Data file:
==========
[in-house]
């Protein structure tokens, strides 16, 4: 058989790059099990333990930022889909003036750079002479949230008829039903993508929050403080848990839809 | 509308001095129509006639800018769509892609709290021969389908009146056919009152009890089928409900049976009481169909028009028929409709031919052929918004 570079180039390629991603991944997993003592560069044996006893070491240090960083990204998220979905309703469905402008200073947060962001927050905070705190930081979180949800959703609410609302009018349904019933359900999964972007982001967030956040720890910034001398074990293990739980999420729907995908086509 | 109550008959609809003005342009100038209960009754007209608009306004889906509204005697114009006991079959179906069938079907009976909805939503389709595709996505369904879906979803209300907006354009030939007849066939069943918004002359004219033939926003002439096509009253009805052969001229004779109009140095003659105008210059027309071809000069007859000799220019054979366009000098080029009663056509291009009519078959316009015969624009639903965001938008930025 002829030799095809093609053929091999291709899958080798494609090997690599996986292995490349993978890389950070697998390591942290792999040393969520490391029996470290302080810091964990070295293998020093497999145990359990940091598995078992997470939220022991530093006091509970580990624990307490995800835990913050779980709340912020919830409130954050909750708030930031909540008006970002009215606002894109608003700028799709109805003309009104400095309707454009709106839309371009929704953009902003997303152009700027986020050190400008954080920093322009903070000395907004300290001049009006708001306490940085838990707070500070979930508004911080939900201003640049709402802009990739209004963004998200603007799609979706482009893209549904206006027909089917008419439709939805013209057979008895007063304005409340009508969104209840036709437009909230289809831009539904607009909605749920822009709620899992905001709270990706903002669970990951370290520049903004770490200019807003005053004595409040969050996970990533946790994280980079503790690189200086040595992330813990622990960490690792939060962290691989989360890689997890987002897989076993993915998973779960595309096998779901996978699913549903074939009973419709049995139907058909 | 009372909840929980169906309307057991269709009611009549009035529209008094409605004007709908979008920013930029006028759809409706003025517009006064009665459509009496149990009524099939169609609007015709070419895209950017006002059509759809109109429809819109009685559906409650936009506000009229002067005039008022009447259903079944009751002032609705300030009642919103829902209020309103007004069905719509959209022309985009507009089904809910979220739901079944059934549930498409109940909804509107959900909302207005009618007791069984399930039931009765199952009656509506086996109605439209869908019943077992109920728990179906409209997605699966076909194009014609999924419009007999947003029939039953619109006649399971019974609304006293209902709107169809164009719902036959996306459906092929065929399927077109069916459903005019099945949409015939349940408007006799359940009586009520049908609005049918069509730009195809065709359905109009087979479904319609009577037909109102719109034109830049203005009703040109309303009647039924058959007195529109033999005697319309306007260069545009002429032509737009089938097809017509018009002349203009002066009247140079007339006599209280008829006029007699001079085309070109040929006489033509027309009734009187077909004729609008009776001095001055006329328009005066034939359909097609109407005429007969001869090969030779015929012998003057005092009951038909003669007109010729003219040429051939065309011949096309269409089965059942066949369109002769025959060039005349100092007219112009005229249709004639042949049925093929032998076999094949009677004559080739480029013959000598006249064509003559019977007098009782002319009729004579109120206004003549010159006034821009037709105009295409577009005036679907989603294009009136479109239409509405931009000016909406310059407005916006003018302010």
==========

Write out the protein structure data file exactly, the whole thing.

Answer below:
[in-house]
């Protein structure tokens, strides 16, 4: 058989790059099990333990930022889909003036750079002479949230008829039903993508929050403080848990839809 | 509308001095129509006639800018769509892609709290021969389908009146056919009152009890089928409900049976009481169909028009028929409709031919052929918004 570079180039390629991603991944997993003592560069044996006893070491240090960083990204998220979905309703469905402008200073947060962001927050905070705190930081979180949800959703609410609302009018349904019933359900999964972007982001967030956040720890910034001398074990293990739980999420729907995908086509 | 109550008959609809003005342009100038209960009754007209608009306004889906509204005697114009006991079959179906069938079907009976909805939503389709595709996505369904879906979803209300907006354009030939007849066939069943918004002359004219033939926003002439096509009253009805052969001229004779109009140095003659105008210059027309071809000069007859000799220019054979366009000098080029009663056509291009009519078959316009015969624009639903965001938008930025 002829030799095809093609053929091999291709899958080798494609090997690599996986292995490349993978890389950070697998390591942290792999040393969520490391029996470290302080810091964990070295293998020093497999145990359990940091598995078992997470939220022991530093006091509970580990624990307490995800835990913050779980709340912020919830409130954050909750708030930031909540008006970002009215606002894109608003700028799709109805003309009104400095309707454009709106839309371009929704953009902003997303152009700027986020050190400008954080920093322009903070000395907004300290001049009006708001306490940085838990707070500070979930508004911080939900201003640049709402802009990739209004963004998200603007799609979706482009893209549904206006027909089917008419439709939805013209057979008895007063304005409340009508969104209840036709437009909230289809831009539904607009909605749920822009709620899992905001709270990706903002669970990951370290520049903004770490200019807003005053004595409040969050996970990533946790994280980079503790690189200086040595992330813990622990960490690792939060962290691989989360890689997890987002897989076993993915998973779960595309096998779901996978699913549903074939009973419709049995139907058909 | 009372909840929980169906309307057991269709009611009549009035529209008094409605004007709908979008920013930029006028759809409706003025517009006064009665459509009496149990009524099939169609609007015709070419895209950017006002059509759809109109429809819109009685559906409650936009506000009229002067005039008022009447259903079944009751002032609705300030009642919103829902209020309103007004069905719509959209022309985009507009089904809910979220739901079944059934549930498409109940909804509107959900909302207005009618007791069984399930039931009765199952009656509506086996109605439209869908019943077992109920728990179906409209997605699966076909194009014609999924419009007999947003029939039953619109006649399971019974609304006293209902709107169809164009719902036959996306459906092929065929399927077109069916459903005019099945949409015939349940408007006799359940009586009520049908609005049918069509730009195809065709359905109009087979479904319609009577037909109102719109034109830049203005009703040109309303009647039924058959007195529109033999005697319309306007260069545009002429032509737009089938097809017509018009002349203009002066009247140079007339006599209280008829006029007699001079085309070109040929006489033509027309009734009187077909004729609008009776001095001055006329328009005066034939359909097609109407005429007969001869090969030779015929012998003057005092009951038909003669007109010729003219040429051939065309011949096309269409089965059942066949369109002769025959060039005349100092007219112009005229249709004639042949049925093929032998076999094949009677004559080739480029013959000598006249064509003559019977007098009782002319009729004579109120206004003549010159006034821009037709105009295409577009005036679907989603294009009136479109239409509405931009000016909406310059407005916006003018302010």